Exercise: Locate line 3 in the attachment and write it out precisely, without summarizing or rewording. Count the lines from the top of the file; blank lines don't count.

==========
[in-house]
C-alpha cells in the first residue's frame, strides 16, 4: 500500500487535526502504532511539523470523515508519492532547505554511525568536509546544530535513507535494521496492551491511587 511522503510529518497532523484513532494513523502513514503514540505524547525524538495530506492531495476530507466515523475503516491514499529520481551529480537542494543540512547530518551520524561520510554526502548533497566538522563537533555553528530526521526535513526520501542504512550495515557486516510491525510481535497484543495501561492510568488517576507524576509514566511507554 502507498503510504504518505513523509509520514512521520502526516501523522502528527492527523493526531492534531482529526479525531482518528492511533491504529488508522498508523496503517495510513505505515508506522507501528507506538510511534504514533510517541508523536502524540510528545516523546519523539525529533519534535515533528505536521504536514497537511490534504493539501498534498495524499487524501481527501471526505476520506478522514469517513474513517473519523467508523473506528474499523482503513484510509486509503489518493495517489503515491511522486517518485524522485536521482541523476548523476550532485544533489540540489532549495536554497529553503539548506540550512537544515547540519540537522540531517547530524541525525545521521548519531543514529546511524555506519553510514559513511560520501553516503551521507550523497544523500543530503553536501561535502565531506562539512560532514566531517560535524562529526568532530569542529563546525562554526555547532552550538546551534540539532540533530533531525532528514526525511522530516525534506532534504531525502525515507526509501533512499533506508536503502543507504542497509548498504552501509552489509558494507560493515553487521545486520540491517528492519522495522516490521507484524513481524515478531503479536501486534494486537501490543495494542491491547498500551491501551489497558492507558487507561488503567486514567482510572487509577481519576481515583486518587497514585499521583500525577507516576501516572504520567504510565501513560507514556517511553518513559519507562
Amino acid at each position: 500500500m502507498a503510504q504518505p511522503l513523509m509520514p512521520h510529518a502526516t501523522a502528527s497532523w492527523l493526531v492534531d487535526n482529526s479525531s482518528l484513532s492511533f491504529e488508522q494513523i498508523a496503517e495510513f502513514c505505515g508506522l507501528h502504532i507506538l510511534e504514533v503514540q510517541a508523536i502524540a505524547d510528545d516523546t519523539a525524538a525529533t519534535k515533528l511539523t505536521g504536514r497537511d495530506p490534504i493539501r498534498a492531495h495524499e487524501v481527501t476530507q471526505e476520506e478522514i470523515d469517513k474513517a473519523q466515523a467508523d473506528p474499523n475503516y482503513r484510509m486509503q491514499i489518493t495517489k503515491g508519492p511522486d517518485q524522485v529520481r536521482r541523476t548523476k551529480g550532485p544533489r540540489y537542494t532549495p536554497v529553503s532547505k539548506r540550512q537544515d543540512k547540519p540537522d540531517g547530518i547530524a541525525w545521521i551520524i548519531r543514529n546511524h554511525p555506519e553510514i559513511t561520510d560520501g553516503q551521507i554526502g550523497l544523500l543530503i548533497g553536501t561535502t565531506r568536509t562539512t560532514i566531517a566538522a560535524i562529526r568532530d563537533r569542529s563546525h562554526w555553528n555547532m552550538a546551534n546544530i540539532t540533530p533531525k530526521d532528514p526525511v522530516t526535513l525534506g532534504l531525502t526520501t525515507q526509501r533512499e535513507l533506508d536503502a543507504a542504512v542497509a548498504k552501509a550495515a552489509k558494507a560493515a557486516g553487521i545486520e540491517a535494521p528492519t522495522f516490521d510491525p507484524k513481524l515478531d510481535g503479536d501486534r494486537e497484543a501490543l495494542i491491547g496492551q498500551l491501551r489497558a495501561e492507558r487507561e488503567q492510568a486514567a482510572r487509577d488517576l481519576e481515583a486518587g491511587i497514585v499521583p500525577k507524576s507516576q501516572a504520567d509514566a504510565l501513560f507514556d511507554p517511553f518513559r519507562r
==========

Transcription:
Amino acid at each position: 500500500m502507498a503510504q504518505p511522503l513523509m509520514p512521520h510529518a502526516t501523522a502528527s497532523w492527523l493526531v492534531d487535526n482529526s479525531s482518528l484513532s492511533f491504529e488508522q494513523i498508523a496503517e495510513f502513514c505505515g508506522l507501528h502504532i507506538l510511534e504514533v503514540q510517541a508523536i502524540a505524547d510528545d516523546t519523539a525524538a525529533t519534535k515533528l511539523t505536521g504536514r497537511d495530506p490534504i493539501r498534498a492531495h495524499e487524501v481527501t476530507q471526505e476520506e478522514i470523515d469517513k474513517a473519523q466515523a467508523d473506528p474499523n475503516y482503513r484510509m486509503q491514499i489518493t495517489k503515491g508519492p511522486d517518485q524522485v529520481r536521482r541523476t548523476k551529480g550532485p544533489r540540489y537542494t532549495p536554497v529553503s532547505k539548506r540550512q537544515d543540512k547540519p540537522d540531517g547530518i547530524a541525525w545521521i551520524i548519531r543514529n546511524h554511525p555506519e553510514i559513511t561520510d560520501g553516503q551521507i554526502g550523497l544523500l543530503i548533497g553536501t561535502t565531506r568536509t562539512t560532514i566531517a566538522a560535524i562529526r568532530d563537533r569542529s563546525h562554526w555553528n555547532m552550538a546551534n546544530i540539532t540533530p533531525k530526521d532528514p526525511v522530516t526535513l525534506g532534504l531525502t526520501t525515507q526509501r533512499e535513507l533506508d536503502a543507504a542504512v542497509a548498504k552501509a550495515a552489509k558494507a560493515a557486516g553487521i545486520e540491517a535494521p528492519t522495522f516490521d510491525p507484524k513481524l515478531d510481535g503479536d501486534r494486537e497484543a501490543l495494542i491491547g496492551q498500551l491501551r489497558a495501561e492507558r487507561e488503567q492510568a486514567a482510572r487509577d488517576l481519576e481515583a486518587g491511587i497514585v499521583p500525577k507524576s507516576q501516572a504520567d509514566a504510565l501513560f507514556d511507554p517511553f518513559r519507562r